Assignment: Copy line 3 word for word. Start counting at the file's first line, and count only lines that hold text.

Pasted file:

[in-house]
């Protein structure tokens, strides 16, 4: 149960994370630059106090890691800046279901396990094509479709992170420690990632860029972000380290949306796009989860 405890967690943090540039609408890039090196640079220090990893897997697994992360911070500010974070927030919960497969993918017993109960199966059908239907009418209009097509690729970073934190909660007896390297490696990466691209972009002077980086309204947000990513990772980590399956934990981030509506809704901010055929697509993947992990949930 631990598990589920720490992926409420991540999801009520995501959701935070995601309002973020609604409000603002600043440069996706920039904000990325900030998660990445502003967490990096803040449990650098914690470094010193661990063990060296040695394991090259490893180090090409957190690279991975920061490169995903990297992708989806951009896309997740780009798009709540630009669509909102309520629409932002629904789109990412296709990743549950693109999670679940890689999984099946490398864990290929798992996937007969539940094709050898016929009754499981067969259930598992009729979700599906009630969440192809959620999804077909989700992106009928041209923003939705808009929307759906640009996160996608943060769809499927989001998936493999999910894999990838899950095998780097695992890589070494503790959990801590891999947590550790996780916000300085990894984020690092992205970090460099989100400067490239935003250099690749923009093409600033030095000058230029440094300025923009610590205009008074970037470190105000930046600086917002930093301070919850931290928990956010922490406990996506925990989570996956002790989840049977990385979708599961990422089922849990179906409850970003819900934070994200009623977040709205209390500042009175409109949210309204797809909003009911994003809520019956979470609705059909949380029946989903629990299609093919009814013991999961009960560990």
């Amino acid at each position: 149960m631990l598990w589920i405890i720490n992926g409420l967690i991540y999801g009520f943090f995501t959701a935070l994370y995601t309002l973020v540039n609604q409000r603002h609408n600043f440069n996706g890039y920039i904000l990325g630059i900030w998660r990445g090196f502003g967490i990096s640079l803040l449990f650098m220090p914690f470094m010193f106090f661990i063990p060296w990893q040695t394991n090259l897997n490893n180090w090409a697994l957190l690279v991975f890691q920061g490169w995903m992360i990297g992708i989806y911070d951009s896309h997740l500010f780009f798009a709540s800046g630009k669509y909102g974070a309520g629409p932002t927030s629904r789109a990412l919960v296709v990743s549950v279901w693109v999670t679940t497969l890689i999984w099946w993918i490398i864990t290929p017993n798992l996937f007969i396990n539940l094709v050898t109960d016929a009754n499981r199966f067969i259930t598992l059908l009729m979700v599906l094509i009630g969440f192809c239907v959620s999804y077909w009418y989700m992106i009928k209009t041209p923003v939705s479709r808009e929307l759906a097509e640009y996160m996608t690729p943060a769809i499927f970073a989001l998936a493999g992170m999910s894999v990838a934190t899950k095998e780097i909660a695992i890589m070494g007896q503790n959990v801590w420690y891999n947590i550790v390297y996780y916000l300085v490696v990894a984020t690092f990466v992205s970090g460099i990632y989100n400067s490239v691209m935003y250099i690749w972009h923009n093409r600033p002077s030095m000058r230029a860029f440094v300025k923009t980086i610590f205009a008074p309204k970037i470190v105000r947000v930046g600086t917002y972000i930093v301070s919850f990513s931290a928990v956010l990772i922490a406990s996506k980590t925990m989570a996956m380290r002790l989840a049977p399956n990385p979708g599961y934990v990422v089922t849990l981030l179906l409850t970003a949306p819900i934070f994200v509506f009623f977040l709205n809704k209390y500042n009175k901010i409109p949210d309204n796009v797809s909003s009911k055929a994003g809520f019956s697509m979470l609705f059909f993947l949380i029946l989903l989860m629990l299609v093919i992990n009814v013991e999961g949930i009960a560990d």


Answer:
């Amino acid at each position: 149960m631990l598990w589920i405890i720490n992926g409420l967690i991540y999801g009520f943090f995501t959701a935070l994370y995601t309002l973020v540039n609604q409000r603002h609408n600043f440069n996706g890039y920039i904000l990325g630059i900030w998660r990445g090196f502003g967490i990096s640079l803040l449990f650098m220090p914690f470094m010193f106090f661990i063990p060296w990893q040695t394991n090259l897997n490893n180090w090409a697994l957190l690279v991975f890691q920061g490169w995903m992360i990297g992708i989806y911070d951009s896309h997740l500010f780009f798009a709540s800046g630009k669509y909102g974070a309520g629409p932002t927030s629904r789109a990412l919960v296709v990743s549950v279901w693109v999670t679940t497969l890689i999984w099946w993918i490398i864990t290929p017993n798992l996937f007969i396990n539940l094709v050898t109960d016929a009754n499981r199966f067969i259930t598992l059908l009729m979700v599906l094509i009630g969440f192809c239907v959620s999804y077909w009418y989700m992106i009928k209009t041209p923003v939705s479709r808009e929307l759906a097509e640009y996160m996608t690729p943060a769809i499927f970073a989001l998936a493999g992170m999910s894999v990838a934190t899950k095998e780097i909660a695992i890589m070494g007896q503790n959990v801590w420690y891999n947590i550790v390297y996780y916000l300085v490696v990894a984020t690092f990466v992205s970090g460099i990632y989100n400067s490239v691209m935003y250099i690749w972009h923009n093409r600033p002077s030095m000058r230029a860029f440094v300025k923009t980086i610590f205009a008074p309204k970037i470190v105000r947000v930046g600086t917002y972000i930093v301070s919850f990513s931290a928990v956010l990772i922490a406990s996506k980590t925990m989570a996956m380290r002790l989840a049977p399956n990385p979708g599961y934990v990422v089922t849990l981030l179906l409850t970003a949306p819900i934070f994200v509506f009623f977040l709205n809704k209390y500042n009175k901010i409109p949210d309204n796009v797809s909003s009911k055929a994003g809520f019956s697509m979470l609705f059909f993947l949380i029946l989903l989860m629990l299609v093919i992990n009814v013991e999961g949930i009960a560990d």